MANUS BOYLE COLUMN: It's time for us to put players first for a change

Brian Cody's warning of a crisis looming in the GAA regarding club players should be heeded

MANUS BOYLE COLUMN: It's time for us to put players first for a change

It seems the advent of the Super Eights and bringing forward of the All-Ireland finals by a few days has not solved the club fixture crises. In fact last week clubs in Roscommon have formally called on the GAA to have a full review of both county and club fixtures. The request by the clubs was adopted by the County Board and the board will now seek to have the matter discussed at the next meeting of Central Council.

This comes on the back of Brian Cody, the Kilkenny hurling manager, giving an interview a few weeks ago in the Sunday Independent. Considering that a lot of the criticism is levelled at county managers for restricting county players from playing with their clubs, it’s refreshing to hear one of the most successful and established names at county level talk so openly and honestly.

As there is plenty of spotlight on the club games in the last few weeks with county finals being played and with the club provincial championships about to get under way there is a perception that everything is rosy in the garden; not according to Cody. He believes there is going to be a crisis within the GAA in the future and he believes that the GAA “is isolating clubs and club players”.

He goes on to say that “everybody talks about the club, and rightly so, but it’s the players that are being isolated, they are being denied the opportunity to enjoy playing the game when they need to play the game”.

Cody’s point is around the lack of club fixtures during the summer period and then club players having to play their most important club fixtures late in the year and at times in woeful weather conditions.

Consider the club player for a moment. Usually the club will elect their managers in late December or early January. In Donegal, like most other counties, the league tends to start around the middle of March.

Given that most club managers will expect players to put in at least six to eight weeks of training beforehand, training starts maybe in the second or third week of January. They will, if they’re lucky, have their county players available for a few games in April depending on the county manager’s training schedule and, of course, if any players picked up injuries during the National League.

Then the club players will play a few league games between then and September; they will have more weekends where there is not a game than weekends when there will be a game. Keep in mind the schedule for these games can be changed at any time.

Then we are in September, the summer gone, and a few league games played. Take into consideration that the training has not stopped; it’s continuous right through the summer regardless of whether you’re playing or not. The championship begins and, like most counties, the Champions League style group stage format starts, players are expected to play three or maybe four games on the spin.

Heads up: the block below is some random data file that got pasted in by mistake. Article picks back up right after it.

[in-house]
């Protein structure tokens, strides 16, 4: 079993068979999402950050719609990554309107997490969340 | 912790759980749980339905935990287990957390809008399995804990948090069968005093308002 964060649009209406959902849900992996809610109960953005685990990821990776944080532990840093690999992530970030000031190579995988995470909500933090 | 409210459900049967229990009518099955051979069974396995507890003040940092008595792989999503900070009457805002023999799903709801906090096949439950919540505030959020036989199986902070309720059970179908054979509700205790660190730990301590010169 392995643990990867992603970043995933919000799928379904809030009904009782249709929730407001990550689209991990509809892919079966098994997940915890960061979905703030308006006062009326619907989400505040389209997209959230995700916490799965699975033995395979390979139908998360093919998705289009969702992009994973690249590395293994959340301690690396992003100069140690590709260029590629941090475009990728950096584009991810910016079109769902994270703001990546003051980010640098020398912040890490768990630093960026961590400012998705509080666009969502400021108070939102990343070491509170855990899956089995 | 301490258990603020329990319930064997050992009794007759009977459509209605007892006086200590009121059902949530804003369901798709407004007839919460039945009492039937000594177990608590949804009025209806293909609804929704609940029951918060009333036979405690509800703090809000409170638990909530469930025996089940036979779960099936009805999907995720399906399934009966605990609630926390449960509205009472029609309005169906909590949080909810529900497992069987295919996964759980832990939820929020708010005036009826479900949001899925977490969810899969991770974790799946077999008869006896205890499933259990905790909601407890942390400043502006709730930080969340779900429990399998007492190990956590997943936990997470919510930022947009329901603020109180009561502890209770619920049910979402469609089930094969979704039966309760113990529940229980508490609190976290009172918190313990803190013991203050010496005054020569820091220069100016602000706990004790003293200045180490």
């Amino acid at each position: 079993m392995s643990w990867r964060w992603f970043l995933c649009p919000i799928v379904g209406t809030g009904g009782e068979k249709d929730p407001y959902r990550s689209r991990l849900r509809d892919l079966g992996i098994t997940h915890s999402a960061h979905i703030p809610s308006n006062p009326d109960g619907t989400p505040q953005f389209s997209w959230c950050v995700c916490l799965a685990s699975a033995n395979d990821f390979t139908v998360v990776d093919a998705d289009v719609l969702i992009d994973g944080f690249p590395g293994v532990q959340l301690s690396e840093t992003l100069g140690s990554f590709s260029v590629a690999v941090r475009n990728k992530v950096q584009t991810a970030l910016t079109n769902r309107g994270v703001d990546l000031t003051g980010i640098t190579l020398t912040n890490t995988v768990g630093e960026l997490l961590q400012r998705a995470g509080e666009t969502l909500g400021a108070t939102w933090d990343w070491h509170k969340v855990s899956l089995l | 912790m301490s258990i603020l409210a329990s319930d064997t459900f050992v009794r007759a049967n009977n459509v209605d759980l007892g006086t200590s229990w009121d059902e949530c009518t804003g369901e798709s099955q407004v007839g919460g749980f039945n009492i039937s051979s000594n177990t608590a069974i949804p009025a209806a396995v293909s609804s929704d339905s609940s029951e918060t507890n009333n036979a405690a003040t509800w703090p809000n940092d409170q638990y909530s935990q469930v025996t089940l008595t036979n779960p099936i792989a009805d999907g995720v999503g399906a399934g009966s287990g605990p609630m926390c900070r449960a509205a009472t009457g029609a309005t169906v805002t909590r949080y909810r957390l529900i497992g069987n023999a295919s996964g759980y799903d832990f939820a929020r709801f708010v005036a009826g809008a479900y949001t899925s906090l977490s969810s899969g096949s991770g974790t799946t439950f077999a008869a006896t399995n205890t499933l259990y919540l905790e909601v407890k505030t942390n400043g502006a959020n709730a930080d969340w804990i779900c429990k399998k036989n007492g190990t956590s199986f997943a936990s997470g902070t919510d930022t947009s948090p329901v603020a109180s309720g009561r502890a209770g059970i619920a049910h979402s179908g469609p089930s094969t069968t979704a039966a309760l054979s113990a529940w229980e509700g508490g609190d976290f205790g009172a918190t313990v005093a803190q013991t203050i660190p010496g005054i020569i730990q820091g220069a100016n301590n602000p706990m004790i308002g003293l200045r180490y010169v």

If they qualify they are out the week after that but if they don’t, year over. Thanks for that lads, see you next January.

Your entire year’s training, all the commitment and effort can be done and dusted after just three weeks. Because, let’s be real, no one gives much consideration to the league anyway. This is due to the fact that county players are now not part and parcel of club league campaigns.

By the time the end of September comes, club players have trained nine months, 36 weeks, three times a week, and that’s those players who don’t get to play in a county semi-final or final.

Also the county players are not immune to being dissatisfied with the way the games are going. Yes, there was a brilliant hurling championship this year, some great games with intriguing outcomes but according to Brian Cody it was a knee jerk reaction to the Super Eights in football.

County players will be expected to play provincial competitions like the O’Byrne Cup or the McKenna Cup before the end of December, then straight into the National League, then prepare for the provincial championships, then the All-Ireland series. When that’s finished they are expected to be the backbone of their club side until that campaign is finished.

Then we have the situation in County Wicklow. Only last weekend 24 hours after defeating Rathnew in a county final replay, St. Patrick’s were out against Rhode of Offaly in the first round of the Leinster club championship. Wicklow were out of the All-Ireland series on the 9th June. Who would, in their right minds, believe this is a fitting way to treat players. Where is the much-heralded welfare programme gone too? How long to they believe that both club and county players will sustain an interest in their games when the level of commitment that is now required is semi-professional or indeed with many of the big clubs, professional.

Another issue that has arisen in the last few years is the physicality that is required now to be involved in Gaelic games. Considering that officials with rugby are struggling to stem the dropout rate within their sport, because parents are not satisfied that it is in the best interest of their kids to be built like wrestlers or body builders, the same will creep into the GAA. There are very few clubs now that don’t have a gym and most will have teams as young as 16 doing a strength and conditioning programme.

When the likes of Brian Cody openly talk of their fear for where the games are going, it is incumbent on those who are charged with looking after the national games, that they listen and take on board what is said.

Like many I believe we are at a crossroads in terms of where the games are going. In the last few years finance seems to take centre stage when important changes are made. Maybe we need to look at it from a different viewpoint. Maybe we need to put players first for a change.